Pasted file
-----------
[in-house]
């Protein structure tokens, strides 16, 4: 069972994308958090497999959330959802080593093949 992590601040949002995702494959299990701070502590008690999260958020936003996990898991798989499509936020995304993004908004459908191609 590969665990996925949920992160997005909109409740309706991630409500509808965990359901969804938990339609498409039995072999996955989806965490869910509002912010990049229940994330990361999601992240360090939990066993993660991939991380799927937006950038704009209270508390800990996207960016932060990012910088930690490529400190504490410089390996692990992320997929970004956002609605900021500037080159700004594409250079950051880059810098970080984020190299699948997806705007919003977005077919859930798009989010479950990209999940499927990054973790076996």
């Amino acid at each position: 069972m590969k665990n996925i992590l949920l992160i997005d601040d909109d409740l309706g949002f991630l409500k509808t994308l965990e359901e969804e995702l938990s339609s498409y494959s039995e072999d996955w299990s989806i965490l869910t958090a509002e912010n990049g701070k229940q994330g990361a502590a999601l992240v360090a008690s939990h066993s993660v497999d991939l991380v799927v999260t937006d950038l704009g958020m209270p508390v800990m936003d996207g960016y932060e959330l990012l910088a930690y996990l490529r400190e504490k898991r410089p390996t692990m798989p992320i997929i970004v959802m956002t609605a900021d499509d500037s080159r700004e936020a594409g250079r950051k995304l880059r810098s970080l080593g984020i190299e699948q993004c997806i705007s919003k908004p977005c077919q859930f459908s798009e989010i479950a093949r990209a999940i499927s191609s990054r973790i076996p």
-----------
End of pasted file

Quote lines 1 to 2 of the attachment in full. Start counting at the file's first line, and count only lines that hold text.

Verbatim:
[in-house]
């Protein structure tokens, strides 16, 4: 069972994308958090497999959330959802080593093949 992590601040949002995702494959299990701070502590008690999260958020936003996990898991798989499509936020995304993004908004459908191609 590969665990996925949920992160997005909109409740309706991630409500509808965990359901969804938990339609498409039995072999996955989806965490869910509002912010990049229940994330990361999601992240360090939990066993993660991939991380799927937006950038704009209270508390800990996207960016932060990012910088930690490529400190504490410089390996692990992320997929970004956002609605900021500037080159700004594409250079950051880059810098970080984020190299699948997806705007919003977005077919859930798009989010479950990209999940499927990054973790076996």